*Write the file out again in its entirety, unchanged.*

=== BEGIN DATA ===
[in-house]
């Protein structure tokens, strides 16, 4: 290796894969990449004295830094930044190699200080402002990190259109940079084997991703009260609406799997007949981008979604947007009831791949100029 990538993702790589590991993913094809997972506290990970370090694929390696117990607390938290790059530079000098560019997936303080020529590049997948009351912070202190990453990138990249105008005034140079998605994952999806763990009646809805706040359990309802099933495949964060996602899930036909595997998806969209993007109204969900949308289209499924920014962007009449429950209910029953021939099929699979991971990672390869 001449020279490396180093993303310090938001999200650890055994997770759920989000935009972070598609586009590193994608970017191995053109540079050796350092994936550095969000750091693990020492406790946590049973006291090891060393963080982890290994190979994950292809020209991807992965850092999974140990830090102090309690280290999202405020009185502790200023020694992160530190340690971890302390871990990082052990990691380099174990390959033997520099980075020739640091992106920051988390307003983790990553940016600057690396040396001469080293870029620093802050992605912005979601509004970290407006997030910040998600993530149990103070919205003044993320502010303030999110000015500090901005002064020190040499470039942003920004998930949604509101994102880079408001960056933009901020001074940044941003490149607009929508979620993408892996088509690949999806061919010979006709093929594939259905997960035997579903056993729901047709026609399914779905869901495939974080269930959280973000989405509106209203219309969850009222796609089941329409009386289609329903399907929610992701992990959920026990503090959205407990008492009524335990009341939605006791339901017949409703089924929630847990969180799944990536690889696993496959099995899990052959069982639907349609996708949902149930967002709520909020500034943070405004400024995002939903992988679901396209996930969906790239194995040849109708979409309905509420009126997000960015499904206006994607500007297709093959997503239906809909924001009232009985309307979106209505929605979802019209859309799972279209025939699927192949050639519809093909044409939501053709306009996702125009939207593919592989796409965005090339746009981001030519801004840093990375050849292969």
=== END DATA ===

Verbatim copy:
[in-house]
């Protein structure tokens, strides 16, 4: 290796894969990449004295830094930044190699200080402002990190259109940079084997991703009260609406799997007949981008979604947007009831791949100029 990538993702790589590991993913094809997972506290990970370090694929390696117990607390938290790059530079000098560019997936303080020529590049997948009351912070202190990453990138990249105008005034140079998605994952999806763990009646809805706040359990309802099933495949964060996602899930036909595997998806969209993007109204969900949308289209499924920014962007009449429950209910029953021939099929699979991971990672390869 001449020279490396180093993303310090938001999200650890055994997770759920989000935009972070598609586009590193994608970017191995053109540079050796350092994936550095969000750091693990020492406790946590049973006291090891060393963080982890290994190979994950292809020209991807992965850092999974140990830090102090309690280290999202405020009185502790200023020694992160530190340690971890302390871990990082052990990691380099174990390959033997520099980075020739640091992106920051988390307003983790990553940016600057690396040396001469080293870029620093802050992605912005979601509004970290407006997030910040998600993530149990103070919205003044993320502010303030999110000015500090901005002064020190040499470039942003920004998930949604509101994102880079408001960056933009901020001074940044941003490149607009929508979620993408892996088509690949999806061919010979006709093929594939259905997960035997579903056993729901047709026609399914779905869901495939974080269930959280973000989405509106209203219309969850009222796609089941329409009386289609329903399907929610992701992990959920026990503090959205407990008492009524335990009341939605006791339901017949409703089924929630847990969180799944990536690889696993496959099995899990052959069982639907349609996708949902149930967002709520909020500034943070405004400024995002939903992988679901396209996930969906790239194995040849109708979409309905509420009126997000960015499904206006994607500007297709093959997503239906809909924001009232009985309307979106209505929605979802019209859309799972279209025939699927192949050639519809093909044409939501053709306009996702125009939207593919592989796409965005090339746009981001030519801004840093990375050849292969």